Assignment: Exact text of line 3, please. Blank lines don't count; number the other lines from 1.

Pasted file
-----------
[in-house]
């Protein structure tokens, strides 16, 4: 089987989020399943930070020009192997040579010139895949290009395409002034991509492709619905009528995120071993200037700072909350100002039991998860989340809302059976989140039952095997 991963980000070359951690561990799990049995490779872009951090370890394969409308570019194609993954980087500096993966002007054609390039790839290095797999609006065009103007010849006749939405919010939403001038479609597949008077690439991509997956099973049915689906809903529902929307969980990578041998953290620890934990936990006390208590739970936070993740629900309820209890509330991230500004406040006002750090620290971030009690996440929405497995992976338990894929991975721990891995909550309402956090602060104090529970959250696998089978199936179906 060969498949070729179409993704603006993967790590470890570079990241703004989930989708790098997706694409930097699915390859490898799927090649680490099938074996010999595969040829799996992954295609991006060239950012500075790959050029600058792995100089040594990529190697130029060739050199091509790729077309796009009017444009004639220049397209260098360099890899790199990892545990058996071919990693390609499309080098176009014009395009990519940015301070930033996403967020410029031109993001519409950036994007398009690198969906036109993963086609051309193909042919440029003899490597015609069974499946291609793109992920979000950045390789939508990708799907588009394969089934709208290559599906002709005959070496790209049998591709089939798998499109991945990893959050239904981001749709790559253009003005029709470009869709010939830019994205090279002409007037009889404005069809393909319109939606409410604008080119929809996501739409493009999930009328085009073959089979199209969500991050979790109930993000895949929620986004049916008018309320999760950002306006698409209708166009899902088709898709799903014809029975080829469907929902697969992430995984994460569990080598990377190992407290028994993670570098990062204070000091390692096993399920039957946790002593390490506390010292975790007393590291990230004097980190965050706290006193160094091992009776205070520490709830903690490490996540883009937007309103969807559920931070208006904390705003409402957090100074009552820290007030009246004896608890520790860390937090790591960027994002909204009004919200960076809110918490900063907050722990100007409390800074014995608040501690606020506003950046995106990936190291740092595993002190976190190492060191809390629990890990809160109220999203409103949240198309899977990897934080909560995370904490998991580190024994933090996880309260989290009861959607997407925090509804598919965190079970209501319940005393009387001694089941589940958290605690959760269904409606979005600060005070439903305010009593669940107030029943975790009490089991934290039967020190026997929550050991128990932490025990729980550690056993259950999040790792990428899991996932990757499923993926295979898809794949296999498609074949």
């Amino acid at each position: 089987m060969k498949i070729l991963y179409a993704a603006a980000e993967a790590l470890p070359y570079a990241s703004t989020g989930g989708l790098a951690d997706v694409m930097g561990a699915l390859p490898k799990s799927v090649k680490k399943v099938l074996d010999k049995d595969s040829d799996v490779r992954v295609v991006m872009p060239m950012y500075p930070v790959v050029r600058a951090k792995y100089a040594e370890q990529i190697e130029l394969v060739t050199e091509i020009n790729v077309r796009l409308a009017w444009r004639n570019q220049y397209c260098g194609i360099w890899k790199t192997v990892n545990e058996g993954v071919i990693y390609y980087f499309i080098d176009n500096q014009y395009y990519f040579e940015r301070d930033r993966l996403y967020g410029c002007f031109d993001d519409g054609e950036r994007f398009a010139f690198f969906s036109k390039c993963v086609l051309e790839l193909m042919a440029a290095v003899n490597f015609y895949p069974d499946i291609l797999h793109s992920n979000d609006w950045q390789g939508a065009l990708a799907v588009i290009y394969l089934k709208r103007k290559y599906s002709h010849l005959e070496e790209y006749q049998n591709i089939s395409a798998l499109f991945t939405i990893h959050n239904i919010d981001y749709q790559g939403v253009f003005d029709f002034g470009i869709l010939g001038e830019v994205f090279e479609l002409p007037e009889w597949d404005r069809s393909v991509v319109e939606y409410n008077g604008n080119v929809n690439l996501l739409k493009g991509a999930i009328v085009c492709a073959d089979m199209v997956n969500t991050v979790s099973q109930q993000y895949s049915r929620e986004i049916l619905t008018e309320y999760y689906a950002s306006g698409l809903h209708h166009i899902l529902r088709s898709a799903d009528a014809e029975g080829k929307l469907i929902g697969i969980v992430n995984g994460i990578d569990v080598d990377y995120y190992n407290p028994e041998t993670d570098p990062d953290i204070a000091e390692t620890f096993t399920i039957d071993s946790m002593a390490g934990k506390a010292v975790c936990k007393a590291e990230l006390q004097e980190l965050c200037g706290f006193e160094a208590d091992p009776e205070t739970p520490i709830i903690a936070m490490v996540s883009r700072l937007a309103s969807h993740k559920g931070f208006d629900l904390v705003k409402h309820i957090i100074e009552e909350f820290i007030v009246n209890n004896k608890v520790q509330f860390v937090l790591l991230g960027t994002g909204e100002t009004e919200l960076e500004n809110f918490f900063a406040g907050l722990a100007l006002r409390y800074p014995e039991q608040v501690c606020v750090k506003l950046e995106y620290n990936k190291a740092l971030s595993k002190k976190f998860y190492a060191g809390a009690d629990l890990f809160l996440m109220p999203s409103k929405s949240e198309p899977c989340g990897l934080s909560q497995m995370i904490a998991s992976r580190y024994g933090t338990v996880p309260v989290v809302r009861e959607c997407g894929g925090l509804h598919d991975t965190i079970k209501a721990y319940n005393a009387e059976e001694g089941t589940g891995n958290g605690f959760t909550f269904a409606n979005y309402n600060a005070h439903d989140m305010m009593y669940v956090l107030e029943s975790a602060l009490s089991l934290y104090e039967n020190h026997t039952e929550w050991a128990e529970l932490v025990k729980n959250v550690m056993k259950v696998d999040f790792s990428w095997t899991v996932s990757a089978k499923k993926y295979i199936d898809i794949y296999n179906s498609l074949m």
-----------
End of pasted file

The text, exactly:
């Amino acid at each position: 089987m060969k498949i070729l991963y179409a993704a603006a980000e993967a790590l470890p070359y570079a990241s703004t989020g989930g989708l790098a951690d997706v694409m930097g561990a699915l390859p490898k799990s799927v090649k680490k399943v099938l074996d010999k049995d595969s040829d799996v490779r992954v295609v991006m872009p060239m950012y500075p930070v790959v050029r600058a951090k792995y100089a040594e370890q990529i190697e130029l394969v060739t050199e091509i020009n790729v077309r796009l409308a009017w444009r004639n570019q220049y397209c260098g194609i360099w890899k790199t192997v990892n545990e058996g993954v071919i990693y390609y980087f499309i080098d176009n500096q014009y395009y990519f040579e940015r301070d930033r993966l996403y967020g410029c002007f031109d993001d519409g054609e950036r994007f398009a010139f690198f969906s036109k390039c993963v086609l051309e790839l193909m042919a440029a290095v003899n490597f015609y895949p069974d499946i291609l797999h793109s992920n979000d609006w950045q390789g939508a065009l990708a799907v588009i290009y394969l089934k709208r103007k290559y599906s002709h010849l005959e070496e790209y006749q049998n591709i089939s395409a798998l499109f991945t939405i990893h959050n239904i919010d981001y749709q790559g939403v253009f003005d029709f002034g470009i869709l010939g001038e830019v994205f090279e479609l002409p007037e009889w597949d404005r069809s393909v991509v319109e939606y409410n008077g604008n080119v929809n690439l996501l739409k493009g991509a999930i009328v085009c492709a073959d089979m199209v997956n969500t991050v979790s099973q109930q993000y895949s049915r929620e986004i049916l619905t008018e309320y999760y689906a950002s306006g698409l809903h209708h166009i899902l529902r088709s898709a799903d009528a014809e029975g080829k929307l469907i929902g697969i969980v992430n995984g994460i990578d569990v080598d990377y995120y190992n407290p028994e041998t993670d570098p990062d953290i204070a000091e390692t620890f096993t399920i039957d071993s946790m002593a390490g934990k506390a010292v975790c936990k007393a590291e990230l006390q004097e980190l965050c200037g706290f006193e160094a208590d091992p009776e205070t739970p520490i709830i903690a936070m490490v996540s883009r700072l937007a309103s969807h993740k559920g931070f208006d629900l904390v705003k409402h309820i957090i100074e009552e909350f820290i007030v009246n209890n004896k608890v520790q509330f860390v937090l790591l991230g960027t994002g909204e100002t009004e919200l960076e500004n809110f918490f900063a406040g907050l722990a100007l006002r409390y800074p014995e039991q608040v501690c606020v750090k506003l950046e995106y620290n990936k190291a740092l971030s595993k002190k976190f998860y190492a060191g809390a009690d629990l890990f809160l996440m109220p999203s409103k929405s949240e198309p899977c989340g990897l934080s909560q497995m995370i904490a998991s992976r580190y024994g933090t338990v996880p309260v989290v809302r009861e959607c997407g894929g925090l509804h598919d991975t965190i079970k209501a721990y319940n005393a009387e059976e001694g089941t589940g891995n958290g605690f959760t909550f269904a409606n979005y309402n600060a005070h439903d989140m305010m009593y669940v956090l107030e029943s975790a602060l009490s089991l934290y104090e039967n020190h026997t039952e929550w050991a128990e529970l932490v025990k729980n959250v550690m056993k259950v696998d999040f790792s990428w095997t899991v996932s990757a089978k499923k993926y295979i199936d898809i794949y296999n179906s498609l074949m």